Opinion — The Big Picture: Fair critique or cheap shots?
There's a familiar rant coming from state legislatures, federal policy-makers and other self-proclaimed defenders of the elderly. Boiled down, it goes something like this: Nursing homes need to be replaced because bad things happen in them.There certainly seems to be a collective push to eliminate as many facilities as possible, and replace them with something else, anything else. You'd think from the sound of this fury that the nursing home sector is on its rightful deathbed. What rubbish!
I strongly believe our older, frail seniors should reside in the place where they can receive the highest level of care possible. Preferably, it's at home. Perhaps a community-based option makes sense. Sometimes an assisted living community or other eldercare-specific option works best.
But let's face it: Nursing homes exist because they fill a need. No other setting has proven as effective or efficient at providing 24/7 care for people who happen to be very old and very sick.
Certainly, nursing homes are not perfect. Some are run by disreputable owners and managers. Most could use more staff to provide care and literally do the heavy lifting. Working conditions at many are far from ideal. And on the best days, running a long-term care facility is no picnic.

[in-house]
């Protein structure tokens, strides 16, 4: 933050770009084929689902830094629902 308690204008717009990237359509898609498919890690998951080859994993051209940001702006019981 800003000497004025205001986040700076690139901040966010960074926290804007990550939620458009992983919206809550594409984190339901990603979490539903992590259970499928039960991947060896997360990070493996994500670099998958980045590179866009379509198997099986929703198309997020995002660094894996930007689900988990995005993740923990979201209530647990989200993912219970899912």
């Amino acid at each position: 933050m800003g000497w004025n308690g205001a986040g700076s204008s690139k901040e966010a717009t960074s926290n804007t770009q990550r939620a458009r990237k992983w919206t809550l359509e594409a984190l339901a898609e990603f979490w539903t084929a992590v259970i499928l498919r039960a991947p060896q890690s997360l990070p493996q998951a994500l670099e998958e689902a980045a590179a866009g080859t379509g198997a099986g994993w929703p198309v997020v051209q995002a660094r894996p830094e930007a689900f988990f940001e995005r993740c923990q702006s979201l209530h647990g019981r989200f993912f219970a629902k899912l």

But the clarion call for the demise of nursing homes is not just off-tune. It's a bad tune. Under the same logic — put nursing homes out of business because bad things happen in them — hospitals for children should cease to exist, particularly those for children with cancer. Would any sane person present such an argument?
Yet, nursing homes continue to be fair game. The general sentiment among critics seems to be that other options will be better and cheaper. That remains to be seen. So far, the choice has been better or cheaper, not both.
Among people whose jobs depend on accurately predicting the future, the death-to-nursing-homes sentiment is notably absent. Kalorama Information analysts examining the eldercare market through 2009 predict that nursing homes will continue to dominate. A separate report from the government's own actuaries sees nursing home outlays essentially doubling between now and 2014, reaching $400 billion along the way.
Nursing homes must adapt to changing conditions and new competitors. And those that are not strategically aligned or offer bad care may already be living on borrowed time.
But the idea that nursing homes are the problem is simplistic and wrong. Such a view impedes constructive dialogue and insults the profession.
McKnight's Long-Term Care News